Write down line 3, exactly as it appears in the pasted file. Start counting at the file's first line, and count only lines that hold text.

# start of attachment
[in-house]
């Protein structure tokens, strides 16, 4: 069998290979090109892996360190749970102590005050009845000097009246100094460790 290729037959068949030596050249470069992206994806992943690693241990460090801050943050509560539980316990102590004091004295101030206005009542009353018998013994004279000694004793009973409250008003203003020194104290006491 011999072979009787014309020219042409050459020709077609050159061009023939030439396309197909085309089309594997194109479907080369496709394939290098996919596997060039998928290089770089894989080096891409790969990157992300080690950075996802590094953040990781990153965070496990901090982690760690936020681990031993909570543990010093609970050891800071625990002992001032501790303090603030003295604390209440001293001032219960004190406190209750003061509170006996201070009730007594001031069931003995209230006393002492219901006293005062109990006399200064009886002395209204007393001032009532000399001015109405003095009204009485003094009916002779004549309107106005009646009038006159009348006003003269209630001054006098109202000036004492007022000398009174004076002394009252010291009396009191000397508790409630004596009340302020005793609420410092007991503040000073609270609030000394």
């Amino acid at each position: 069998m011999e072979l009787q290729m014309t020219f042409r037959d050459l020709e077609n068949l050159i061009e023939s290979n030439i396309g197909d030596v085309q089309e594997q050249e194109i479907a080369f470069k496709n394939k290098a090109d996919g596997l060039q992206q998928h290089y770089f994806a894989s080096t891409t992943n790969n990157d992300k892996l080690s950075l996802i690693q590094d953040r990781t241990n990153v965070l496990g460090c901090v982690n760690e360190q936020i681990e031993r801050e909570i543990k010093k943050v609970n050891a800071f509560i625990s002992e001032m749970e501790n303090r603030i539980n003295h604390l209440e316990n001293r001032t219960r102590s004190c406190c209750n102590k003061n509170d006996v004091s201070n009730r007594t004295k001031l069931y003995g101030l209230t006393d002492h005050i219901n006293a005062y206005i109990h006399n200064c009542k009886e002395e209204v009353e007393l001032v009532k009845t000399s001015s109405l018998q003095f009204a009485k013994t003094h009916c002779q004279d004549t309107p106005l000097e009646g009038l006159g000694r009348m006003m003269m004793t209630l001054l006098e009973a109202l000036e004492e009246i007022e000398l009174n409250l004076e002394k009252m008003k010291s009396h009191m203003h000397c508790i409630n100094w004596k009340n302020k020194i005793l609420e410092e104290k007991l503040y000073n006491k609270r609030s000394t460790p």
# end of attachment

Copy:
């Amino acid at each position: 069998m011999e072979l009787q290729m014309t020219f042409r037959d050459l020709e077609n068949l050159i061009e023939s290979n030439i396309g197909d030596v085309q089309e594997q050249e194109i479907a080369f470069k496709n394939k290098a090109d996919g596997l060039q992206q998928h290089y770089f994806a894989s080096t891409t992943n790969n990157d992300k892996l080690s950075l996802i690693q590094d953040r990781t241990n990153v965070l496990g460090c901090v982690n760690e360190q936020i681990e031993r801050e909570i543990k010093k943050v609970n050891a800071f509560i625990s002992e001032m749970e501790n303090r603030i539980n003295h604390l209440e316990n001293r001032t219960r102590s004190c406190c209750n102590k003061n509170d006996v004091s201070n009730r007594t004295k001031l069931y003995g101030l209230t006393d002492h005050i219901n006293a005062y206005i109990h006399n200064c009542k009886e002395e209204v009353e007393l001032v009532k009845t000399s001015s109405l018998q003095f009204a009485k013994t003094h009916c002779q004279d004549t309107p106005l000097e009646g009038l006159g000694r009348m006003m003269m004793t209630l001054l006098e009973a109202l000036e004492e009246i007022e000398l009174n409250l004076e002394k009252m008003k010291s009396h009191m203003h000397c508790i409630n100094w004596k009340n302020k020194i005793l609420e410092e104290k007991l503040y000073n006491k609270r609030s000394t460790p």